30 Nov, 2023

RMA Blog: Enhancing Evidence-Based Practice and Collaborative Connections – Eurocrim 2023

Julie, our Acting Effective Practice Lead, writes about her experience attending Eurocrim this year, and how practitioners and academics across the world are approaching reintegration.

In September, for the first time, I represented the RMA at an international conference. Called “The Renaissance of European Criminology”, the 23rd Annual Conference of the European Society of Criminology was a brilliant experience and an opportunity for me to meet and learn from academics and practitioners from all over the world. With over 20 presentations happening at any one time, if I were to cover the whole conference this would become a novel, and not a blog, so I’m going to pick just some of my personal highlights…

Penal Trajectories – Understanding entry into and Release From Prison

The panel focused on empirical research on prison and its effects on the lives of incarcerated persons. Findings were discussed from the Comparative Penology Group, a five year project entitled “Penal policymaking and the prisoner experience: a comparative analysis”, which looks at research from England & Wales and Norway. Experiences of those convicted of sex offences in England was discussed with many reporting anxieties before and after release – around legal restrictions, relationships and moral judgements. The book “The Stains of Imprisonment”, published by one of the panellists, Alice Levins, sounds interesting – it’s now on my wish list of books which is ever growing! A statement made by one of the panellists really resonated with me: “release is not an individual pursuit but a relational one”, it really stresses the importance of relationships and community to reintegration and rehabilitation.

Policing and Prevention of Online Child Sexual Abuse

I heard of promising research from the Policing Institute for the Eastern Region (PIER) of England, the vision is to improve policing through partnership in applied research. They discussed a collaborative pilot project between Paedophile Online Investigation Team (POLIT) within Thames Valley Police and Family Matters. The project looks at providing support to families who receive “The Knock”, which relates to the arrival of police officers at the home of a family where someone is suspected of child sex offences. It is currently being evaluated by PEIR but the preliminary findings seemed positive. For more information visit: https://www.aru.ac.uk/news/support-can-help-those-impacted-by-the-knock.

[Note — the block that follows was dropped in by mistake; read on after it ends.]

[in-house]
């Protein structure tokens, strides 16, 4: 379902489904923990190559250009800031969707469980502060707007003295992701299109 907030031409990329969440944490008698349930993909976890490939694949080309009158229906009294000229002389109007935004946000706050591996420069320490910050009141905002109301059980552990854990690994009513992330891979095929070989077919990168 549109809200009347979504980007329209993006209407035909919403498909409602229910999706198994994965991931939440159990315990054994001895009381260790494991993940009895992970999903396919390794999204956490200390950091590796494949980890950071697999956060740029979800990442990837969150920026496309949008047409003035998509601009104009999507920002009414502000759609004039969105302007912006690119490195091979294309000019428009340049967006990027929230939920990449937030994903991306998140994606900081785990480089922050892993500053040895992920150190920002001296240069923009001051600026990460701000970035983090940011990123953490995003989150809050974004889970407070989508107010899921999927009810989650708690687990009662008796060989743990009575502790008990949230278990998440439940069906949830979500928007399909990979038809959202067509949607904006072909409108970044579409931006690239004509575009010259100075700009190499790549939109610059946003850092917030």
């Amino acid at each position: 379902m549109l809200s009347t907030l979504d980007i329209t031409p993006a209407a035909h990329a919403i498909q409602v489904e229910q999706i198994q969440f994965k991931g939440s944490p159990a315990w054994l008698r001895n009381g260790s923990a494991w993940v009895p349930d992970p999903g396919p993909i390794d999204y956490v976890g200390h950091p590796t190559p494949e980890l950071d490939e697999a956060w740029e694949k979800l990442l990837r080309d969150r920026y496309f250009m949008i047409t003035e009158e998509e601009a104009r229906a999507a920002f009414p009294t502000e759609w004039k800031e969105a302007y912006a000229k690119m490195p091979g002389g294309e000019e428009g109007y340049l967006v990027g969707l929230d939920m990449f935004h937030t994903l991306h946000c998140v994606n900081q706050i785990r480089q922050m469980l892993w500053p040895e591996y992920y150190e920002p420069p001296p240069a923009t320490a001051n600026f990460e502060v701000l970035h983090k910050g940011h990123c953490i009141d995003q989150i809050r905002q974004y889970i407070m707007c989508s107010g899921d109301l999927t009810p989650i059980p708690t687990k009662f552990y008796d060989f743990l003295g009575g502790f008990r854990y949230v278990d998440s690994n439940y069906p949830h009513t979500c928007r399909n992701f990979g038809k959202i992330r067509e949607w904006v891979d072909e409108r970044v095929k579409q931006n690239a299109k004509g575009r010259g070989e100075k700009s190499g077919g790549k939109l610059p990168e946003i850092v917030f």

Rehabilitation, Reintegration and Desistance

One of the panellists presentations titled “Prison and beyond: Longitudinal qualitative study on policy reform & re-integration process” discussed the five basic conditions (needs) to be met at transition from prison to community within the Netherlands. The current model of transitional support was shared, this included a prerequisite that all those leaving prison have a Detention & Reintegration plan (D&R) focused on the needs & goals for the individual. The findings from the qualitative study, which looked at pre & post release periods, found issues with the implementation of the D&R plan. It was noted that some of the basic conditions were not always met for various reasons such as the interrelatedness of some of these needs i.e. if an individual doesn’t have ID it is very difficult to get a bank account. This was a stark reminder that these basic needs can be taken for granted for those of us fortunate to have these in place.

There was a real buzz in the air with over 2,000 academics from across the world coming together to share research, further evidence-based practice, and establish new and exciting collaborative connections! It was so apparent that everyone had a real passion to make a difference to the lives of the people they work with and to learn and understand how to improve practice.

The collaborative and rich datasets that were available to inform research were really promising. These included the European Database of Terrorist Offenders (EDT) – which holds data from five member states on convicted terrorist offenders. Data from the Netherlands on violent extremism which can be used to link datasets to compare different types of offences to terrorism. The HM Inspectorate of Prisons Data has now been made available to researchers, the database holds a wealth of information spanning 20 years!

The guiding principles within FRAME related to collaboration and evidence-based practice were apparent throughout the conference. The beautiful surroundings in Florence added to the magic, and to top it all off I managed not to get lost which is quite an achievement for me!

Julie Webber
Acting Effective Practice Lead

Julie joined the RMA back in 2015 and since then has been involved in the development and delivery of initiatives to support services in the implementation of risk assessment and management practice, including the use of the LS/CMI method and system. She is involved in the delivery and development of Risk Practice training and have provided advice and guidance on risk practice to inform policy development, and most recently was a pivotal part of our project to review the LS/CMI IT issues.

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